France's Benedictine abbey and the castle of Cornwall draw many similarities. The view of both are amazing, but how do they compare on history, walking and food? We put them head to head to find out...
Where: Normandy, France
Area: 1 sq km
Famous for: Its Benedictine abbey, coastal walks and buttery biscuits
Where: Mount’s Bay, Cornwall, UK
Area: 230,000 sq m
Famous for: Its medieval castle, the South West Coast Path and pasties
Population: About 35
With its Benedictine abbey and maze-like streets, Mont-Saint-Michel is a glimpse of medieval France. Once a busy pilgrimage site, its ramparts were added in the 1300s to keep out the English. Today you can walk its steep cobbles (pictured) – now peppered with restaurants and hotels – to the abbey for a self-guided tour of its monastic past.
A former Benedictine monastery, the castle here has actually been a family home since the 1600s. But during the Middle Ages it had close links to its Normandy cousin, until the Hundred Years’ War (1337–1443) began to sour Anglo-French relations. Relics of that era can be glimpsed in castle visits, while a community still lives in the harbour below.
Skip the bus and copy the pilgrims of old by hiring a guide to cross the treacherous bay to the abbey at low tide. Or combine a visit with exploring the 446km Coastal Path (GR223) to Carentan, taking in the towers of Vaubin and Second World War landing beaches, while the GR34 takes you west to explore Brittany’s beautiful coastal towns.
Like its French twin, you can walk to St Michael’s Mount, crossing the causeway at low tide, though boat tours (pictured) have better views. A longer trail (15km) starts at Lamorna Cove, passing Penzance en route to Marazion, and is just one section of the huge 1,014km South West Coast Path, WALKING taking you around England’s western tip.
Did you know?
A ‘daughter house’ (an offshoot of a founding abbey) that depended on Mont-Saint-Michel was set up on St Michael’s Mount in 1140 AD, before Anglo-French wars cut off relations.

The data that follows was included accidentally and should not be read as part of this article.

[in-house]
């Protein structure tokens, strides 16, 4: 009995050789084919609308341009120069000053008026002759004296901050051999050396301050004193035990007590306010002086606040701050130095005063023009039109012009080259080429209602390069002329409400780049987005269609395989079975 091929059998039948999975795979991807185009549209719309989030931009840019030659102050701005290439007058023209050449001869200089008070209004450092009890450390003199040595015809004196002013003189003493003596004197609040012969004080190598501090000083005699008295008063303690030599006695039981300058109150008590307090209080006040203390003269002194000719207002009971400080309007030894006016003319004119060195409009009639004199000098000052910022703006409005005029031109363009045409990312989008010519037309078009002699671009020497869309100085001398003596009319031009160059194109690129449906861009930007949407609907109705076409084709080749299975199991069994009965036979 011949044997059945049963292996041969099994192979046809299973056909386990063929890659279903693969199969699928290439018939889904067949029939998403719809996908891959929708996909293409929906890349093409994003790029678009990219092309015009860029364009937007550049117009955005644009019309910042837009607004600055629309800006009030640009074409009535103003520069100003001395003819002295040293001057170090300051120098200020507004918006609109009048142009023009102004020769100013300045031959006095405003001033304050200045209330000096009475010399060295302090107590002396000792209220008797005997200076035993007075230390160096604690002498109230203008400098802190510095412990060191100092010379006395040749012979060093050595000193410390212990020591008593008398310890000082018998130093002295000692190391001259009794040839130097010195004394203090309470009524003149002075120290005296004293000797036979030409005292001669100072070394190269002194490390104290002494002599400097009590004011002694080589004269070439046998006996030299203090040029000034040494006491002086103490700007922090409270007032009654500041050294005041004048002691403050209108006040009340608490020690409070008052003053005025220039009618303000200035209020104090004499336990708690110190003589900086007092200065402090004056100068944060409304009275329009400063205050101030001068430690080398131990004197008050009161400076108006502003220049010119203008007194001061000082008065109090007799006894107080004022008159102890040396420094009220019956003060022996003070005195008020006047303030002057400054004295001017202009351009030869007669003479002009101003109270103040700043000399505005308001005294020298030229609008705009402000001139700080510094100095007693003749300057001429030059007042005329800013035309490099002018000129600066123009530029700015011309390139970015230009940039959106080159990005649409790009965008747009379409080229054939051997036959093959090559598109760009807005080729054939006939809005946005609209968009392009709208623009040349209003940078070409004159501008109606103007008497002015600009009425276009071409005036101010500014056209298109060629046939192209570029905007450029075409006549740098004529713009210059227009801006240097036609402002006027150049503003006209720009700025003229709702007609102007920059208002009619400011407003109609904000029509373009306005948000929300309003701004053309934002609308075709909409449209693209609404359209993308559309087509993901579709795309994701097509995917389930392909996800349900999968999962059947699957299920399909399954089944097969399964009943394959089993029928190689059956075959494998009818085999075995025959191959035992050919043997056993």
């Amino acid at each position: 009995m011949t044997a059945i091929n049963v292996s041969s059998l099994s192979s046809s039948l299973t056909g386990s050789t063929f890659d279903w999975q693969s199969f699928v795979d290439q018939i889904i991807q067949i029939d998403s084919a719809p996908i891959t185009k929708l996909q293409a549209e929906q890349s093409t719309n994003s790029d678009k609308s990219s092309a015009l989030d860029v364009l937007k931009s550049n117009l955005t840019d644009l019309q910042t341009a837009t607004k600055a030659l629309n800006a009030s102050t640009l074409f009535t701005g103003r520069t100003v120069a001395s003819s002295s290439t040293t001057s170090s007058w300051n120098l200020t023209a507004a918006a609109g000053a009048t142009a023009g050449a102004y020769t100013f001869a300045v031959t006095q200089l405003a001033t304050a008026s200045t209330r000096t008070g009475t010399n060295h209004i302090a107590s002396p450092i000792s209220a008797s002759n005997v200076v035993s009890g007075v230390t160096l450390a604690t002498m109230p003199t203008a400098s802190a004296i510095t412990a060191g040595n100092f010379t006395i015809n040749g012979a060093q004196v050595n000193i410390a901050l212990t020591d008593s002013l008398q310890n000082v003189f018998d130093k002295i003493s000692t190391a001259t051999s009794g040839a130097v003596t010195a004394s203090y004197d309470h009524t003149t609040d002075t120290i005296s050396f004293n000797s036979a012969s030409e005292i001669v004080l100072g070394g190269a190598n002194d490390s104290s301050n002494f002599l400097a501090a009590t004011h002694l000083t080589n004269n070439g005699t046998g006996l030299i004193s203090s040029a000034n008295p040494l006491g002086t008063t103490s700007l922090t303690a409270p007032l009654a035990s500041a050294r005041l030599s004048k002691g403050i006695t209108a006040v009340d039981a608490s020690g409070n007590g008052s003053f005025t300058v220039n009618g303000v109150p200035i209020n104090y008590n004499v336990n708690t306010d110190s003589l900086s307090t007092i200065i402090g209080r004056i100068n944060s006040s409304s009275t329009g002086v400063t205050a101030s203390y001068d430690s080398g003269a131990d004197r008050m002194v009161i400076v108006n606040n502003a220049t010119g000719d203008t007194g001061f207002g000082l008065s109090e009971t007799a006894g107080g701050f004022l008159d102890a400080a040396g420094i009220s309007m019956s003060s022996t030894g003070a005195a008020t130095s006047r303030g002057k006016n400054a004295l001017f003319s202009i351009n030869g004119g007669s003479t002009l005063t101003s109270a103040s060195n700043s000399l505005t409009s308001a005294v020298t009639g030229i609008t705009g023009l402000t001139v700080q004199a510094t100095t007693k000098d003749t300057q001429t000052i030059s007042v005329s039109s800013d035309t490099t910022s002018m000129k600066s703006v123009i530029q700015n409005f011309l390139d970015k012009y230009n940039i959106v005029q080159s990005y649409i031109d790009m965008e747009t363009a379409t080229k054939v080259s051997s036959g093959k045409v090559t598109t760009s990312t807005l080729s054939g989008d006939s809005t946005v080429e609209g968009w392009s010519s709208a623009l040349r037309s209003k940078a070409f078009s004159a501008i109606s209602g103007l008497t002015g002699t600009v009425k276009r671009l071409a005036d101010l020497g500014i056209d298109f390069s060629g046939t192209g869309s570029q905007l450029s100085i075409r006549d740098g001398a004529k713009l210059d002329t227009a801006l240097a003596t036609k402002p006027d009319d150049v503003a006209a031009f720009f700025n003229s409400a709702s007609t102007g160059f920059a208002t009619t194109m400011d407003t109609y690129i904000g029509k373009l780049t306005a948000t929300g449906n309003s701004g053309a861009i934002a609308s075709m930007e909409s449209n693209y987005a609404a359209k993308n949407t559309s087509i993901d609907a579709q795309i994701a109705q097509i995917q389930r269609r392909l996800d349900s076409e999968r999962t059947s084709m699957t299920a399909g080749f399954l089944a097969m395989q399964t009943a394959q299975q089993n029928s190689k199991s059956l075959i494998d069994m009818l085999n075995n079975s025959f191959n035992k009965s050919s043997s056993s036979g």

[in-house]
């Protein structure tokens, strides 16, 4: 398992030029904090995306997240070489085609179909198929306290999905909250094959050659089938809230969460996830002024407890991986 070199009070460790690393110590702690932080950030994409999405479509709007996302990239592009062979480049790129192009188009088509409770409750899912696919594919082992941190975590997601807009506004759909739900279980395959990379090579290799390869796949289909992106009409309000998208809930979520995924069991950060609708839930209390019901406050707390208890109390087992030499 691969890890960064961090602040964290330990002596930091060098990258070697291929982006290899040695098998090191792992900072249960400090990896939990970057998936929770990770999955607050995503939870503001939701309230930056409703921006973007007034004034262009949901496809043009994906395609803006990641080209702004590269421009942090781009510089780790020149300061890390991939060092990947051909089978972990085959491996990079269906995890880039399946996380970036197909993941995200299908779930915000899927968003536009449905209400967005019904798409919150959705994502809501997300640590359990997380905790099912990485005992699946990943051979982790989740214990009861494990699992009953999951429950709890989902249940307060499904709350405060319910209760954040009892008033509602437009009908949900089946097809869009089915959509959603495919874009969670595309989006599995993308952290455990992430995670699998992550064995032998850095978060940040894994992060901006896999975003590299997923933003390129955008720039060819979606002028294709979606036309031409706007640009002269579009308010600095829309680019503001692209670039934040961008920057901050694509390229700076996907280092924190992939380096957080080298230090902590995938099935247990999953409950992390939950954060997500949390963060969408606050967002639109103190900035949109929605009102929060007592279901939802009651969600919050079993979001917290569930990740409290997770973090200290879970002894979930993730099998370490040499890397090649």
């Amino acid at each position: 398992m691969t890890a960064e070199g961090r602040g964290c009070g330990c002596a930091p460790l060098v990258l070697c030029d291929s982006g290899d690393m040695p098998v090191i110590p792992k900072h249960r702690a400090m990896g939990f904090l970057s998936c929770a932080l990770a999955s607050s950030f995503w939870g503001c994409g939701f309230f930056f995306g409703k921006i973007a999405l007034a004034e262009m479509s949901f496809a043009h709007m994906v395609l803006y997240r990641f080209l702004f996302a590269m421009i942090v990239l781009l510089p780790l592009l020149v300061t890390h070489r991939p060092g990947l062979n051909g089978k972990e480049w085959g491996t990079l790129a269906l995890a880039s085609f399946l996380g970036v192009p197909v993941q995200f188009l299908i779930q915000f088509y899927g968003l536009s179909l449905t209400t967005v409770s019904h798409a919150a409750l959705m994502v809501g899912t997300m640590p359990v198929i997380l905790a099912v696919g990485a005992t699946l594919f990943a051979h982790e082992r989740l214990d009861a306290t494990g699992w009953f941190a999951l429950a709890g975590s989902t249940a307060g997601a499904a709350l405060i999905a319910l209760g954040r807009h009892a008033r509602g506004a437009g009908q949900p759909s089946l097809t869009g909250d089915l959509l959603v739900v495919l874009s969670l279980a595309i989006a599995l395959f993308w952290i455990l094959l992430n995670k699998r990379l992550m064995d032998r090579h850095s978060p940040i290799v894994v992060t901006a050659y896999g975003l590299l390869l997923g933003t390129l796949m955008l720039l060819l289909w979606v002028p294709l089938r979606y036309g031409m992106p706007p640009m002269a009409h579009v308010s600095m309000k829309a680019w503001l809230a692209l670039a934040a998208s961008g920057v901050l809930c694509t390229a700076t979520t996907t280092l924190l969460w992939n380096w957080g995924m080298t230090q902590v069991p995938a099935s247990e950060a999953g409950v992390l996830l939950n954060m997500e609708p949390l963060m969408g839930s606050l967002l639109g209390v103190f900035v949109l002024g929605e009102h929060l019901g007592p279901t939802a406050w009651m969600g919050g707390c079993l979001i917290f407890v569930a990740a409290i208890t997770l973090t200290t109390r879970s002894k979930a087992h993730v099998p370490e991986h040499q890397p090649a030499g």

The seafood is heavenly here, but spare time for La Mere Poulard, a popular 19thcentury inn that has hosted everyone from pilgrims to Marilyn Monroe. Their worldfamous omelettes are a treat, and be sure to grab a tin of their buttery cookies. For cheaper (but authentic) French delicacies, stop at the creperies closer to the Abbey.
Simple pleasures abound here, from crusty pasties (try Philps in Marazion) to velvety ice cream. Take the weight off your feet with a traditional cream tea (remember: jam first; pictured) at beachfront restaurant The Godolphin Arms, which offers a view of the Mount. Perfect for contemplating your afternoon while waiting for the tide.
This summer, the 75th anniversary of the D-Day Landings (6 Jun) sees military parades take over Normandy’s beaches. Take in the historic site at Omaha Beach (pictured) and the military museum at Arromanches before heading to the rural haven of Pays d’Auge – all country lanes, camembert and cider.
On the south-facing shores of the bay lies the port of Penzance. In summer, bonfires, and pyrotechnics mark the annual Golowan Festival (21–31 Jun), a ten-day celebration of the Feast of Saint John. But offshore is where the real fireworks are found, with trips to spot Risso’s dolphins, basking sharks and sunfish off Cornwall’s wild west coast.
It’s a tough one to call. For coastal wonders, St Michael’s Mount lies on one of the UK’s great trails and has some incredible marine life offshore. But for sheer grandeur, its French cousin is difficult to beat – the sight of its spires rising out of the misty Normandy sands is France at its most iconic.
There’s no reason to choose, though. There’s enough myths and legends to feed the imagination of any traveller; put both at the top of your ‘mounting’ travel list.
Sign up today for free and be the first to get notified of new articles, new competitions, new events and more!